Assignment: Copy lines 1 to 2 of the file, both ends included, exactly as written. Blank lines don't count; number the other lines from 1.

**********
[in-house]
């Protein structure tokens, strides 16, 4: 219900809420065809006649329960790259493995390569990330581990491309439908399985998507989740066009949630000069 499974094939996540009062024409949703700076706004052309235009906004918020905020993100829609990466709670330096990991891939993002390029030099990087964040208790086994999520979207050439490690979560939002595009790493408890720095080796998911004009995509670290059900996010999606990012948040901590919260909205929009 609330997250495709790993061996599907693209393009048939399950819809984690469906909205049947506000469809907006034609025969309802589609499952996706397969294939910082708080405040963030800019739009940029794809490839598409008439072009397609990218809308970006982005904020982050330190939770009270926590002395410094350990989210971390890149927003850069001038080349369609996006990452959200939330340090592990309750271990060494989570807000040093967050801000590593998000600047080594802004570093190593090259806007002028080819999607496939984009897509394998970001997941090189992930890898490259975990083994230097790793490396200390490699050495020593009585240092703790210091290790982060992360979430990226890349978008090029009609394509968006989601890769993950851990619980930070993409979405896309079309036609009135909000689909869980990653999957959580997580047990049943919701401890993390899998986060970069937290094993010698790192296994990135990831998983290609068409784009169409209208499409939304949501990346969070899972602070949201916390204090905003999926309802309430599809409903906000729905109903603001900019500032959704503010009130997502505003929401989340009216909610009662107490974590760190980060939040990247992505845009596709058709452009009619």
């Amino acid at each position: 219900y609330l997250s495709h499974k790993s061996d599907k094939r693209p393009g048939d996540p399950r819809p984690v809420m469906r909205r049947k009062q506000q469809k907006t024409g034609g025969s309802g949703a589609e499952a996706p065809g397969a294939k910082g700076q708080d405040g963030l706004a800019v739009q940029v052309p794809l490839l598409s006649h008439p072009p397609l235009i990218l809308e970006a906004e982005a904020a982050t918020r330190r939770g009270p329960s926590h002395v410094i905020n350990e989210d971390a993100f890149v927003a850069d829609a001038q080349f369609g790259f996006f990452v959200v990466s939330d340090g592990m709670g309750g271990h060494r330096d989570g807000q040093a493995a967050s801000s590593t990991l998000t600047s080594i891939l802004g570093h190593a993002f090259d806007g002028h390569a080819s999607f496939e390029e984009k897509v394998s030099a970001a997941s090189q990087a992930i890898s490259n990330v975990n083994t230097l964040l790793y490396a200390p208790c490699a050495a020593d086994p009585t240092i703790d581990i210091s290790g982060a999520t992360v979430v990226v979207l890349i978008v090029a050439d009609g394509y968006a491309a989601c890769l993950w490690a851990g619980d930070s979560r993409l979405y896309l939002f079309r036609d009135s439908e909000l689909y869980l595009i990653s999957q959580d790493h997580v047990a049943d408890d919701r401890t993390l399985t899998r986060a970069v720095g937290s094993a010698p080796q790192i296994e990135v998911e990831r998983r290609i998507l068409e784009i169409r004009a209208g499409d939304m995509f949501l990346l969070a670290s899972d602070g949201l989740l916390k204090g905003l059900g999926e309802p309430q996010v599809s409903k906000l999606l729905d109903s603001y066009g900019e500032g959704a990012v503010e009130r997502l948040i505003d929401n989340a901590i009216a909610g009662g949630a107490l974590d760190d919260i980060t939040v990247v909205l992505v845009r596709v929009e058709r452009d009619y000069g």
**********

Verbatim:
[in-house]
């Protein structure tokens, strides 16, 4: 219900809420065809006649329960790259493995390569990330581990491309439908399985998507989740066009949630000069 499974094939996540009062024409949703700076706004052309235009906004918020905020993100829609990466709670330096990991891939993002390029030099990087964040208790086994999520979207050439490690979560939002595009790493408890720095080796998911004009995509670290059900996010999606990012948040901590919260909205929009 609330997250495709790993061996599907693209393009048939399950819809984690469906909205049947506000469809907006034609025969309802589609499952996706397969294939910082708080405040963030800019739009940029794809490839598409008439072009397609990218809308970006982005904020982050330190939770009270926590002395410094350990989210971390890149927003850069001038080349369609996006990452959200939330340090592990309750271990060494989570807000040093967050801000590593998000600047080594802004570093190593090259806007002028080819999607496939984009897509394998970001997941090189992930890898490259975990083994230097790793490396200390490699050495020593009585240092703790210091290790982060992360979430990226890349978008090029009609394509968006989601890769993950851990619980930070993409979405896309079309036609009135909000689909869980990653999957959580997580047990049943919701401890993390899998986060970069937290094993010698790192296994990135990831998983290609068409784009169409209208499409939304949501990346969070899972602070949201916390204090905003999926309802309430599809409903906000729905109903603001900019500032959704503010009130997502505003929401989340009216909610009662107490974590760190980060939040990247992505845009596709058709452009009619």